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E-Mail Heart to Heart: An Interview With Cindy Sheehan
by Rebecca Snow Landa

ETS!: First of all, what prompted your decision to run for Congress, and what will you work to accomplish if elected?

Cindy Sheehan: I had "retired" from being the "face of the peace movement" in May of 2006--I was broke, sick, and I was tired of being attacked by the right and the "left" for what I was doing. During my very brief retirement, BushCo did a couple of things to spur me back into the movement: First of all Dick Cheney declared that he did not have to be held accountable for any of his crimes because, as President of the Senate, he was not in the executive branch! I heard not one peep from Congress. Then George Bush commuted Scooter Libby’s sentence, which I consider treason since George Bush’s very office was complicit in the outing of Valerie Plame--that was the last straw! I decided to get back into activism sooner than planned and make the impeachment of George Bush and Dick Cheney my main goal. We were in Crawford, Texas to celebrate my 50th birthday, and we decided to take a "Journey for Humanity" to New York City and stop in Washington, DC and demand that Nancy Pelosi put impeachment "on the table" or I would run against her. Not only did she not put impeachment back on the table, but I was arrested with 46 other activists in Conyers’ office. So, that’s why I'm running.

ETS!: I was pregnant during the bombing of Baghdad in 2003, and watching my baby boy learn to run and jump when I heard on the radio of your brave work at Camp Casey. For many of us, especially mothers, you embody the “personal as political.” How does your job as mom and grandma continue to shape your political choices and motivate your activism?

CS: Well, I'm doing what I do, not for just my children, but for all the children of the world. I love them all. I first started to do this to make sense and meaning from Casey’s needless death--I knew he would want me to. But then I saw how urgent the need for peace was for everyone. I want my children and grandchildren to live in a better world than Casey lived and died violently in.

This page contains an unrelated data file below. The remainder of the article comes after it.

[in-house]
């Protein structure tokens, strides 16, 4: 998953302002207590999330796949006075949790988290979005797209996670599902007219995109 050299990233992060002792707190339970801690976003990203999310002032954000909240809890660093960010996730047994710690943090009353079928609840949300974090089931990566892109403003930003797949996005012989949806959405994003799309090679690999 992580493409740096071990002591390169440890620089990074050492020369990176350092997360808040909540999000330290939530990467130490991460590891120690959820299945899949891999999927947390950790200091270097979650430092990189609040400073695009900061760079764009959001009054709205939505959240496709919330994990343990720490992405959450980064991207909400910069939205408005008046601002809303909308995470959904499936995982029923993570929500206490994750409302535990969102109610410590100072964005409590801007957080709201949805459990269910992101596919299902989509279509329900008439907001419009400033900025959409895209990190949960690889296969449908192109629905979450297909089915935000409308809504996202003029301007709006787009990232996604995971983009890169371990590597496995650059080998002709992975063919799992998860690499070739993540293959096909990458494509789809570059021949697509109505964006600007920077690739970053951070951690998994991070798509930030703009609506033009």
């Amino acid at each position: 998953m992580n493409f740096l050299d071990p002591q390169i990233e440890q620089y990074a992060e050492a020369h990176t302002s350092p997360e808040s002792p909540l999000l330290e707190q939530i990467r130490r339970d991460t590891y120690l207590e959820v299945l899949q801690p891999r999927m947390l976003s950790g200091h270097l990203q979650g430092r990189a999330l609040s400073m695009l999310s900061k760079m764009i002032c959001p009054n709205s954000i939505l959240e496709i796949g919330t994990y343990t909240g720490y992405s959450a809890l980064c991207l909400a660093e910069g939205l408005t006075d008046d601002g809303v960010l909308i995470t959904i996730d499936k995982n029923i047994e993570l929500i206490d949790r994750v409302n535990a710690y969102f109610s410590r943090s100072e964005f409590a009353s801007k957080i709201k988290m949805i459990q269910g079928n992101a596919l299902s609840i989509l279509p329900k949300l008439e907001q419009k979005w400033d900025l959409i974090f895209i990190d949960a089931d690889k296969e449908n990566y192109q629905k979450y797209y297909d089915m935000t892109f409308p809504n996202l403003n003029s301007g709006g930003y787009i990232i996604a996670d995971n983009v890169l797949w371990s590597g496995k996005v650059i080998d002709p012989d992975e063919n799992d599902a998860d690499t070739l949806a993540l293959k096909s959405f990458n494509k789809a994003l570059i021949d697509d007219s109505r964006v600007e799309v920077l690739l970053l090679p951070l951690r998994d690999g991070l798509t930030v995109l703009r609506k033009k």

I'm not a grandma yet, but my first grandbaby is expected in May 2008. Our entire family is so excited! But it also reinforces what I am doing as so important!

ETS!: Camp Casey was a remarkably innovative and completely original media event that reached out to the hearts and mind of millions of people worldwide. Rather than preaching a message, you showed the world that women who give life from their bodies will no longer sit back and allow these lives to be sacrificed in pointless war. Do you have a background in theater, performance art, or media studies? How exactly did the idea of Camp Casey come to you, and how did you put it all together?

CS: I don’t have a background in any of those things. I studied history at UCLA. The idea came to me one day when I was watching the news and I saw that 14 Marines from a reserve unit in Ohio had been killed in the same incident, and seven the day before! I was so upset that my efforts up to then had seemed so in vain, when George Bush came on the TV and told me that Casey’s sacrifice was for a "Noble Cause." Well, he didn’t say: "Cindy, Casey’s sacrifice was for a noble cause." He said that "the families of the fallen can rest assured that their loved ones died for a noble cause." I was waiting for someone from the lackey corporate media to ask, "What is the noble cause?" When no one did, I thought: I have a voice, I am going to Crawford and I am going to try and ask him what noble cause killed my son. So I was there on August 6th and stayed for the rest of the month (except when I went home when my mom had a stroke).

Camp Casey was a truly organic entity that grew from the first day into what it became, and every day brought new miracles and surprises.